There are 9.8 million people with a disability in the UK, which represents one person in seven, and is more than the combined population of Wales and Scotland.
(Source: Disability Rights Commission)
Employers need to understand the responsibilities and the opportunities associated with disability in the workplace.
Under the Disability Discrimination Act (DDA) it is unlawful for an employer to treat a disabled job applicant, or an employee, less favourably, simply because of their disability; or for a reason related to their disability. It is also unlawful for an employer to harass an employee because of their disability.
The Disability Discrimination Act defines disability as 'a physical or mental impairment which has a substantial and long-term adverse effect on [a person's] ability to carry out normal day-to-day activities'.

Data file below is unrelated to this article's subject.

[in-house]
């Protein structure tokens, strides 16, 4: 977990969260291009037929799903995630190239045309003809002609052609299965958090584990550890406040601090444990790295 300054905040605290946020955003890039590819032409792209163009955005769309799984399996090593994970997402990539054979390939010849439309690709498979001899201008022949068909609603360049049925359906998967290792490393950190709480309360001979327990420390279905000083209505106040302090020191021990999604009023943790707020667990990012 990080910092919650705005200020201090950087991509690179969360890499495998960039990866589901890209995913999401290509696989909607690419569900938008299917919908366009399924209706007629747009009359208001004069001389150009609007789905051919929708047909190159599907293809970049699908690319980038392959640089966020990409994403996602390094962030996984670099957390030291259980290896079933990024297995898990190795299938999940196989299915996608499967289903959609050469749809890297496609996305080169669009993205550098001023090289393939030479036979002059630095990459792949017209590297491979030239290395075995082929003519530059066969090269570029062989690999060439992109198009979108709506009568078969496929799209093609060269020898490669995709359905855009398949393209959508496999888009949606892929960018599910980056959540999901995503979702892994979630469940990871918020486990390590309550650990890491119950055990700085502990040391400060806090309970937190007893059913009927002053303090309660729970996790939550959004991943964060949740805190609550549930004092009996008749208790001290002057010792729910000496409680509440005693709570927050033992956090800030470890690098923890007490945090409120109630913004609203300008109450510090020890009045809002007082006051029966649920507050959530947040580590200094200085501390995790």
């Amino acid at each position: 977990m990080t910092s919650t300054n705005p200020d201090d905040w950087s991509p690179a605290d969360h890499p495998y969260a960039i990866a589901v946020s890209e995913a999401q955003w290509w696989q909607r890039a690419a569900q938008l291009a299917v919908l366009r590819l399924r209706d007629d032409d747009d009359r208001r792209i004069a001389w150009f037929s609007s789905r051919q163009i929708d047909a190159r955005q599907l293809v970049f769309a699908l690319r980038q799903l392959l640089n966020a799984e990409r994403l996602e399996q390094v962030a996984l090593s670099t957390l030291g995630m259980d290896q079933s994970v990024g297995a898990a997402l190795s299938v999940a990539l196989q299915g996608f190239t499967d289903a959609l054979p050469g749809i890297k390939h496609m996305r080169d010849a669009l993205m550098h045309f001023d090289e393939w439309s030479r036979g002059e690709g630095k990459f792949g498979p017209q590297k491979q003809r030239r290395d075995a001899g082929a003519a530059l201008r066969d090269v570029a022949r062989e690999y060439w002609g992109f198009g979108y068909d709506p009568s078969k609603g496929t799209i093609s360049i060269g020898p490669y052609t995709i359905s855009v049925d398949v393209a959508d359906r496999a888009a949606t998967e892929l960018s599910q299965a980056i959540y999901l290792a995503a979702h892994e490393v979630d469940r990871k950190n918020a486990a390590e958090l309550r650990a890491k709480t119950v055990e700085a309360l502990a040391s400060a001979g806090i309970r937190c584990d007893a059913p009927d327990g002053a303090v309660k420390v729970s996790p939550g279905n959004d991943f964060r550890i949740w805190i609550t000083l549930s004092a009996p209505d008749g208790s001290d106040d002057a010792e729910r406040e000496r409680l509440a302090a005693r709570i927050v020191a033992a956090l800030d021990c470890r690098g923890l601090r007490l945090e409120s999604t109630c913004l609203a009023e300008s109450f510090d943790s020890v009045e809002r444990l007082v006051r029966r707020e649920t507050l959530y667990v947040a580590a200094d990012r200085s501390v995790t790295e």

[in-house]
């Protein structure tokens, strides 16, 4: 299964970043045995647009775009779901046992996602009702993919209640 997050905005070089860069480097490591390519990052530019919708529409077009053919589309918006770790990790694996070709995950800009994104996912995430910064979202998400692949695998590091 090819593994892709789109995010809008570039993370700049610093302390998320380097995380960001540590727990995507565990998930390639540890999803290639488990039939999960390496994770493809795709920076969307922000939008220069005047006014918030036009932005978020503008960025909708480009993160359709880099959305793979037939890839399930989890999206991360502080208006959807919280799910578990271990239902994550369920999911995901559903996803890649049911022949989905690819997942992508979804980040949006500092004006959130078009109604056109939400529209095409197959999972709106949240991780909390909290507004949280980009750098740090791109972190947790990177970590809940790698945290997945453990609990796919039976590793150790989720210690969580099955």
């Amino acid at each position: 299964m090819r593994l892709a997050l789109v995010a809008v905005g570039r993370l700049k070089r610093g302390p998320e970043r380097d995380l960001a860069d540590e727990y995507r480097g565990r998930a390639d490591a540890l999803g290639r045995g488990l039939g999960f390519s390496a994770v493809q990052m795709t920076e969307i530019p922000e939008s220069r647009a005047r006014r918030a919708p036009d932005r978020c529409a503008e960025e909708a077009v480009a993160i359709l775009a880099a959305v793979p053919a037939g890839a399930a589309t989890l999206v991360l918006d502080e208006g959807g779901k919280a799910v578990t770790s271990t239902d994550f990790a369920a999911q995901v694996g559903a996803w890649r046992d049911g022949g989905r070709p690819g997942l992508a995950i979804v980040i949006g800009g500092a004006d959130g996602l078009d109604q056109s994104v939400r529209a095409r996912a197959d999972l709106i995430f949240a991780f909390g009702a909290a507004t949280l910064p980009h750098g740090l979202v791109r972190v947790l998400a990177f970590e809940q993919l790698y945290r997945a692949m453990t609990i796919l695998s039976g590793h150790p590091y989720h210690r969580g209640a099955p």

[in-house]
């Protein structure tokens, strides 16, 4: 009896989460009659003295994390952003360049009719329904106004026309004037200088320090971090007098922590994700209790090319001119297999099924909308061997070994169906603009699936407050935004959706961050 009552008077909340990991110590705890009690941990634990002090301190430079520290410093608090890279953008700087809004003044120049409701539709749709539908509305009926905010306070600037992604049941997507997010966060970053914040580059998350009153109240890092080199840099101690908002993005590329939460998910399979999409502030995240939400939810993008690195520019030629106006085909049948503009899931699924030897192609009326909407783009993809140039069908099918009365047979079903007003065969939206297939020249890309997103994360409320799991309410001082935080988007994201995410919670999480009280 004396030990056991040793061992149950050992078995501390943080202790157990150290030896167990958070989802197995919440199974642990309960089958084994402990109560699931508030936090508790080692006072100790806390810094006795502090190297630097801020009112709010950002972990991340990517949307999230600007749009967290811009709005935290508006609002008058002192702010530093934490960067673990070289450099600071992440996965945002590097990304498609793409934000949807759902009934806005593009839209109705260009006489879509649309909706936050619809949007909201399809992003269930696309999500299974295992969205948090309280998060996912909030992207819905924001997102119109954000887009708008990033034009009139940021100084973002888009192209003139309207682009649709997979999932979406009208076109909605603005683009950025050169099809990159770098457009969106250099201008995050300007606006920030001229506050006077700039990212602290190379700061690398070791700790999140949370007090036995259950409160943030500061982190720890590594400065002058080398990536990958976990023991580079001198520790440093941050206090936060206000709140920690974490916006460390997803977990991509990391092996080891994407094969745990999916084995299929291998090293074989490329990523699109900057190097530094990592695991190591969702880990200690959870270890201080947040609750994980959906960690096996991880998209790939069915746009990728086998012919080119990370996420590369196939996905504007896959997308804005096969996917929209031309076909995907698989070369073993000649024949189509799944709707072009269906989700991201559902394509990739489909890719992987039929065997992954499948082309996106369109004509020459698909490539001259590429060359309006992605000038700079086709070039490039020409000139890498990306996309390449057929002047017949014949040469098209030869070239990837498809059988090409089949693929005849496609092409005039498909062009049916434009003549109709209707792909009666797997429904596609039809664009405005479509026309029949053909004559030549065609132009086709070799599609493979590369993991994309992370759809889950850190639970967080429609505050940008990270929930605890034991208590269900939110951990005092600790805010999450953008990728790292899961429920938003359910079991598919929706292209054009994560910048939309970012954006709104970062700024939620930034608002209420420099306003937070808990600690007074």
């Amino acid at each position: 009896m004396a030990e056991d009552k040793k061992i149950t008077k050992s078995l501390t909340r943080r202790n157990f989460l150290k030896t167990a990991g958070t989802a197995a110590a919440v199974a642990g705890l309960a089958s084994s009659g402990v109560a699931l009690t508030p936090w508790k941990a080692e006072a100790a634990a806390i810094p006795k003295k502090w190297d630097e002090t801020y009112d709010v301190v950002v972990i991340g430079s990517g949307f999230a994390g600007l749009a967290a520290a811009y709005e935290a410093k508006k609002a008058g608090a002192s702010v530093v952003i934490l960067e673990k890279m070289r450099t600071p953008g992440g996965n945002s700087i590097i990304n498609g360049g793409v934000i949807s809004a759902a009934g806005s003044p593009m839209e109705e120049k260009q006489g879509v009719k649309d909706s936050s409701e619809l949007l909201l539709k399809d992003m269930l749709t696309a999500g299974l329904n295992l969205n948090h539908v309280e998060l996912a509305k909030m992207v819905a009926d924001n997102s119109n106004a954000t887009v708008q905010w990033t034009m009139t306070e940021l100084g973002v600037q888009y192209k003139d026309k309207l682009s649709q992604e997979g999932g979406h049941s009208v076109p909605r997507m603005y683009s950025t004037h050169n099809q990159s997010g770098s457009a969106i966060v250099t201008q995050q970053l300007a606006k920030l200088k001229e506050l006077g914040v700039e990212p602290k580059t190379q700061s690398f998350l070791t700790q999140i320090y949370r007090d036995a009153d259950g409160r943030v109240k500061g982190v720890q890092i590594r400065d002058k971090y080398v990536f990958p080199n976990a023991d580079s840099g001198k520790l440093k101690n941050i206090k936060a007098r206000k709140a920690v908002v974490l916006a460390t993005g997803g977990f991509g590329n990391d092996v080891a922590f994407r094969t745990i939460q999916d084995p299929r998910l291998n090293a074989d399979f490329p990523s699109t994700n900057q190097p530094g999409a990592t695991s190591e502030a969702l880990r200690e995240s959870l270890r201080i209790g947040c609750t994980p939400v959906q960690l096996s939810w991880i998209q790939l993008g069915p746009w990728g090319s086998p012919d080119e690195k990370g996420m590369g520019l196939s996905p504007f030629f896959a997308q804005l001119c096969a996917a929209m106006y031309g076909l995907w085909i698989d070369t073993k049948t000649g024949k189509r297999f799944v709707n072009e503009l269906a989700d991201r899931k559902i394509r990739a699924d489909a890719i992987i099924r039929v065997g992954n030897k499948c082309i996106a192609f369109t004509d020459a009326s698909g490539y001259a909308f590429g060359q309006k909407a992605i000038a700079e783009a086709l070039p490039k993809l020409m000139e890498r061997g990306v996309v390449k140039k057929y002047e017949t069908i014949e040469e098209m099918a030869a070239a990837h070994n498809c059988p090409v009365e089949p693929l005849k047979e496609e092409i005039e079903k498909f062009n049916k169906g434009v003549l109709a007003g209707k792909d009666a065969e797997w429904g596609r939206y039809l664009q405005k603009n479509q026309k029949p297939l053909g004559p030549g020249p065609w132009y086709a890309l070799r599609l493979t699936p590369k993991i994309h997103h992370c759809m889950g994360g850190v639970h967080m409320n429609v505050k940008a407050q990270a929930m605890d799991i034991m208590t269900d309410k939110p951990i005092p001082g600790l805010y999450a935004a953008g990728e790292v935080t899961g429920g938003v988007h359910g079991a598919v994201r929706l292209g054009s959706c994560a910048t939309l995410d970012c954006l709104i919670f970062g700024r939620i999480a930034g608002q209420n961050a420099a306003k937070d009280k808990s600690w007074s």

The term disability should be taken to include people with physical disabilities, people with learning difficulties, people with mental health problems, those with sensory disabilities (such as blindness or partial sight), and people with hidden disabilities (such as epilepsy or chest or heart conditions).
Employers also have a duty under the DDA to make reasonable adjustments to prevent a disabled employee from being placed at a substantial disadvantage by any physical feature of the premises, or by any provision, criteria or practice of the employer. This applies to all aspect of employment, including recruitment and selection, training, transfer, career development and retention. >>Return to What is Diversity?<<